One of the other machine-learning researchers had created a deep neural net (DNN) using TensorFlow but didn't have the required number of labelled training images to train, test and validate the DNN. I can't say exactly what the DNN does because it is under a pending patent having to do with eye gaze. Getting accurate information about eye gaze from real photos of people's faces is notoriously inaccurate and we needed tens of thousands of accurately labelled eye gaze images.
Python description TBD...
Experiences using this skill are shown below:
An earlier version of our machine-learning person tracking software was too slow to keep up on every video frame. (This was before our team attempted to use GPU acceleration with more efficient person tracking software.) This resulted in jumpy video transitions while tracking someone. I was given the task of finding a way of applying video motion smoothing so the resulting video framing would be smooth and professional looking.
Since I had already computed the homography and object segmentation for the text readability prototype, it was just a matter of using the OpenCV library to apply perspective warping on that video stream (from a computed perspective transform based on the homography matrix) so that one video stream could be seamlessly inserted into the other to create an augmented reality mashup. The result was a much clearer rendering of the projected content as seen in the composite video stream by remote users.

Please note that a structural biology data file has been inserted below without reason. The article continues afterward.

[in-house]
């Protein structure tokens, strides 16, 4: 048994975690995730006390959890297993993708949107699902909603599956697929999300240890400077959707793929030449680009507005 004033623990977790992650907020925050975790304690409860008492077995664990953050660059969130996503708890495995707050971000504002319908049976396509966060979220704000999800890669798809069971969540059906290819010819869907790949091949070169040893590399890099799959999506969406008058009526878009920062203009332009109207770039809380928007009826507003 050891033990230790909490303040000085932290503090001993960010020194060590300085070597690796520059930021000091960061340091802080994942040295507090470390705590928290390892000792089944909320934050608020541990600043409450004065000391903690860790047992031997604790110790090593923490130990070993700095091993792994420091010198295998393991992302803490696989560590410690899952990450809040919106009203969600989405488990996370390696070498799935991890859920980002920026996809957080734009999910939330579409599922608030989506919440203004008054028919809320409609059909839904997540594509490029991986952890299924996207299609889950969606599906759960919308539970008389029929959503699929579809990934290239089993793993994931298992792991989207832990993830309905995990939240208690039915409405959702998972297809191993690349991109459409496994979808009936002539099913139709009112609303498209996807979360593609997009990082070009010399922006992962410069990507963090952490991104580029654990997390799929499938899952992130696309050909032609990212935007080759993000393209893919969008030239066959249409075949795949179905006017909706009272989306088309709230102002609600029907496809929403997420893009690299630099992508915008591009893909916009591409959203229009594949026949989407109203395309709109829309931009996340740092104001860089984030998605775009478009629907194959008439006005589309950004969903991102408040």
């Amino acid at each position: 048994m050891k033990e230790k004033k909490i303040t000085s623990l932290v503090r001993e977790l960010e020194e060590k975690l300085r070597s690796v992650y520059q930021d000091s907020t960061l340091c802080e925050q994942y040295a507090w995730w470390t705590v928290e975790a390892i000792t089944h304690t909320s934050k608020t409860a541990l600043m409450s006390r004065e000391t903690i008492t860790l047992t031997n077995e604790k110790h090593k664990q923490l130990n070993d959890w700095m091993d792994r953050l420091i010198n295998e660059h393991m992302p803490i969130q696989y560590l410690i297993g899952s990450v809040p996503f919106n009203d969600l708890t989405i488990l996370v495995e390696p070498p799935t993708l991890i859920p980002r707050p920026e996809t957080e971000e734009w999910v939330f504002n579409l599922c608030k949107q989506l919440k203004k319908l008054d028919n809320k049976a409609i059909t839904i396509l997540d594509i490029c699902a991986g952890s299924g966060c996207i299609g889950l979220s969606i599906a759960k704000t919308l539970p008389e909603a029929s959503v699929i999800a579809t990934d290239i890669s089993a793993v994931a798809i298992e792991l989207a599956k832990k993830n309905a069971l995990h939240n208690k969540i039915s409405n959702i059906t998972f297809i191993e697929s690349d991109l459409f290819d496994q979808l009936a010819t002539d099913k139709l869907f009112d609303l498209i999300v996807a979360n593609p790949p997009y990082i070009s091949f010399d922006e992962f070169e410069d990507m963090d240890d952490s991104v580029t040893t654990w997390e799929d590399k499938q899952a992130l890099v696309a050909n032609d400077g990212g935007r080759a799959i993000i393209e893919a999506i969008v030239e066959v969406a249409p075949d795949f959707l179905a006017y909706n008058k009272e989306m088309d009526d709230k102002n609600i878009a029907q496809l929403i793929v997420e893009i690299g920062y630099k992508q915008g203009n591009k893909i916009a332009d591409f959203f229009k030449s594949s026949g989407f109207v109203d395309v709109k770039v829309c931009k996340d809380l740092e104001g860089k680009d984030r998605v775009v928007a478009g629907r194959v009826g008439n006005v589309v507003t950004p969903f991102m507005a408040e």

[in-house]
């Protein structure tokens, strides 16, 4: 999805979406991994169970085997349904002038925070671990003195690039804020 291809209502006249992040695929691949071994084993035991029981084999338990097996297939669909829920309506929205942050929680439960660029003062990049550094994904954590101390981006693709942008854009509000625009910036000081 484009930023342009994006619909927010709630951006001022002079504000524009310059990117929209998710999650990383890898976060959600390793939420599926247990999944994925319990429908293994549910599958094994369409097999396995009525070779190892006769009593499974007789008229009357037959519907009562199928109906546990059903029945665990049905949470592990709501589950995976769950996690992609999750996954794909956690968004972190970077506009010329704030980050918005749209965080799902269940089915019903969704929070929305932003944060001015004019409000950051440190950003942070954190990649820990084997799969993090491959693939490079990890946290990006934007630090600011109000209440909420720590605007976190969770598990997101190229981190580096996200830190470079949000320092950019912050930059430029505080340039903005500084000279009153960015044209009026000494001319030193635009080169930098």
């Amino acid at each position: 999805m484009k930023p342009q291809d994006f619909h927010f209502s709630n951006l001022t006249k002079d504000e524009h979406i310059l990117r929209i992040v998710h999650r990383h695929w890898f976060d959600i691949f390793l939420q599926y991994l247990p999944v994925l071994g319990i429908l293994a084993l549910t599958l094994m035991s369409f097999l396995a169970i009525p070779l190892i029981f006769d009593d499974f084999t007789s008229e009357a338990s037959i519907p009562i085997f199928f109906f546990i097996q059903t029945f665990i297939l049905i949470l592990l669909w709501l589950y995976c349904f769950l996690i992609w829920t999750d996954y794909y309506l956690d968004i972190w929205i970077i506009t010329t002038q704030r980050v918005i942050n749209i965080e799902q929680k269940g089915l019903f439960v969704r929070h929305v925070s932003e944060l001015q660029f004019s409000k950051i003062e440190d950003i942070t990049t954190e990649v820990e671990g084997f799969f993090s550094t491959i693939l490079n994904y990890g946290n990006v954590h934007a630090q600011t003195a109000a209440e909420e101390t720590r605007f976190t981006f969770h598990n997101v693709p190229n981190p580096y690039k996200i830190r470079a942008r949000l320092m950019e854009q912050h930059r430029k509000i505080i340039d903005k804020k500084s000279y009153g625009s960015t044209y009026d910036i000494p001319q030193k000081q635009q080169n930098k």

I was given the task of researching automatic white-balance algorithms with the goal of calibrating multiple video cameras to the same color balance. The problem was that when switching between multiple cameras covering the same scene, a noticeable color shift was observed in the video stream, especially when the cameras were of different manufacture.
I was given the task of researching and prototyping various computer vision algorithms to determine whether the text appearing within a given video frame was readable or not.